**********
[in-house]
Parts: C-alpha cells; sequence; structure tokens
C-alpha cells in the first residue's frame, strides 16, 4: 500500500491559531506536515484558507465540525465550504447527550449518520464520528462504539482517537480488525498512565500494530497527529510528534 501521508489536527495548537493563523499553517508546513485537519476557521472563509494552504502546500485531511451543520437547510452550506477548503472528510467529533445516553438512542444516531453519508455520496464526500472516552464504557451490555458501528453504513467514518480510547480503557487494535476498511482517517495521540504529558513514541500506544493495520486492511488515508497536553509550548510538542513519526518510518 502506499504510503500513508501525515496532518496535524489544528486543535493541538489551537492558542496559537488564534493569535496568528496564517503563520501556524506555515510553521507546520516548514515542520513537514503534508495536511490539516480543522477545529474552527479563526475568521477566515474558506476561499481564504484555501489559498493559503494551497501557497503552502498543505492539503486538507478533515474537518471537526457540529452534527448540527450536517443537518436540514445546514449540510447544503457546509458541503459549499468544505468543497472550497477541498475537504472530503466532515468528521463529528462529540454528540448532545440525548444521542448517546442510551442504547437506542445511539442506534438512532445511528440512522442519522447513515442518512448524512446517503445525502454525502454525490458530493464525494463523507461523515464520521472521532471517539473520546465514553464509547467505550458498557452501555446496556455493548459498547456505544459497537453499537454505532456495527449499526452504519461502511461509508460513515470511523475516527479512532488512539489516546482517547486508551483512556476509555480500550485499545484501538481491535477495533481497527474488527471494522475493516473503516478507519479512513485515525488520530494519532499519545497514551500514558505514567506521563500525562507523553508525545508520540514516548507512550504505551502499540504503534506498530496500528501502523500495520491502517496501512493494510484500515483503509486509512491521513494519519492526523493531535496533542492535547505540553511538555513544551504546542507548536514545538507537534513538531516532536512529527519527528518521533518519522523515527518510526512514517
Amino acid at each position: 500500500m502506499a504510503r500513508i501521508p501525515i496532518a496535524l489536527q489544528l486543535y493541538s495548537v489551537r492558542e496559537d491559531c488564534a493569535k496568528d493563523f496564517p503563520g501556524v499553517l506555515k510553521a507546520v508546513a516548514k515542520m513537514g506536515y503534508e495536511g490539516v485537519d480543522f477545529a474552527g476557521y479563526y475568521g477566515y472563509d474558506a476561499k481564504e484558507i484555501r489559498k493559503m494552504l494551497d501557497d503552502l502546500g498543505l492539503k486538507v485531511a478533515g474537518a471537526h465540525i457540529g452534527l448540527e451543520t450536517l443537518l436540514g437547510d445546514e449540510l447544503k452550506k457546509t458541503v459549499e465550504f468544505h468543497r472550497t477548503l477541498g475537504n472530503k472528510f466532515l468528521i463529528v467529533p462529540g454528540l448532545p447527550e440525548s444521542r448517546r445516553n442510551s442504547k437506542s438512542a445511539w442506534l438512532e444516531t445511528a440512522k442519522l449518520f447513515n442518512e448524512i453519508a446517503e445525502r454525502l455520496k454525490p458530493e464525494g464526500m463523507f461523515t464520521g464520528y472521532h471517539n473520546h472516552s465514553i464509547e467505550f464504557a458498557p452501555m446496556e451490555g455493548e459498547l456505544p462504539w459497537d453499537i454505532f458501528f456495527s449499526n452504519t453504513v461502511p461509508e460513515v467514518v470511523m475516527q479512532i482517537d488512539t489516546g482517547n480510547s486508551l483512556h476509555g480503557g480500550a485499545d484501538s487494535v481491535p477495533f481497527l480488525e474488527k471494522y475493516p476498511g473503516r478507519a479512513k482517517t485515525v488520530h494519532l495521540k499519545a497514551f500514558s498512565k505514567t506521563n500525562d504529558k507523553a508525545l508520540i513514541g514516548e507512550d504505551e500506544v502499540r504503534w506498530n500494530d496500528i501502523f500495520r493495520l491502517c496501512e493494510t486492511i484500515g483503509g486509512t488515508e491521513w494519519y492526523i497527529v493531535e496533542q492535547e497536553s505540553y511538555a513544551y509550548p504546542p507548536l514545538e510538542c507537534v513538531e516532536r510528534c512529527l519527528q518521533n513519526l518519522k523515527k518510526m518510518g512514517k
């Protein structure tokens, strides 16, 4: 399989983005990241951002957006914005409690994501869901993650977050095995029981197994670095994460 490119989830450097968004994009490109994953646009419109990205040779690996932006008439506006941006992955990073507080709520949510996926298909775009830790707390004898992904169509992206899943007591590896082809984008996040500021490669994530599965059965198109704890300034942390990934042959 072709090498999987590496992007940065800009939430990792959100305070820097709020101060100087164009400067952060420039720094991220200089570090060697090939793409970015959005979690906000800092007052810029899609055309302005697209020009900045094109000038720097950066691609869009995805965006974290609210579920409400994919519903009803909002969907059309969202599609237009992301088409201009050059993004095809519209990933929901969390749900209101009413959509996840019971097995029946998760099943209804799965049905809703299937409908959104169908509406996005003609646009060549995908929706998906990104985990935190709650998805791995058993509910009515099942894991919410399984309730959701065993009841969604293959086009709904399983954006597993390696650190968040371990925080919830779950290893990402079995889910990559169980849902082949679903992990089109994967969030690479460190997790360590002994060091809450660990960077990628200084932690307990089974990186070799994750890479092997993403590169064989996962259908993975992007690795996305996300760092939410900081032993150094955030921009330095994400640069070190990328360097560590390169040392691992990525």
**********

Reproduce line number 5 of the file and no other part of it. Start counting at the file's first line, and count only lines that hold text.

């Protein structure tokens, strides 16, 4: 399989983005990241951002957006914005409690994501869901993650977050095995029981197994670095994460 490119989830450097968004994009490109994953646009419109990205040779690996932006008439506006941006992955990073507080709520949510996926298909775009830790707390004898992904169509992206899943007591590896082809984008996040500021490669994530599965059965198109704890300034942390990934042959 072709090498999987590496992007940065800009939430990792959100305070820097709020101060100087164009400067952060420039720094991220200089570090060697090939793409970015959005979690906000800092007052810029899609055309302005697209020009900045094109000038720097950066691609869009995805965006974290609210579920409400994919519903009803909002969907059309969202599609237009992301088409201009050059993004095809519209990933929901969390749900209101009413959509996840019971097995029946998760099943209804799965049905809703299937409908959104169908509406996005003609646009060549995908929706998906990104985990935190709650998805791995058993509910009515099942894991919410399984309730959701065993009841969604293959086009709904399983954006597993390696650190968040371990925080919830779950290893990402079995889910990559169980849902082949679903992990089109994967969030690479460190997790360590002994060091809450660990960077990628200084932690307990089974990186070799994750890479092997993403590169064989996962259908993975992007690795996305996300760092939410900081032993150094955030921009330095994400640069070190990328360097560590390169040392691992990525």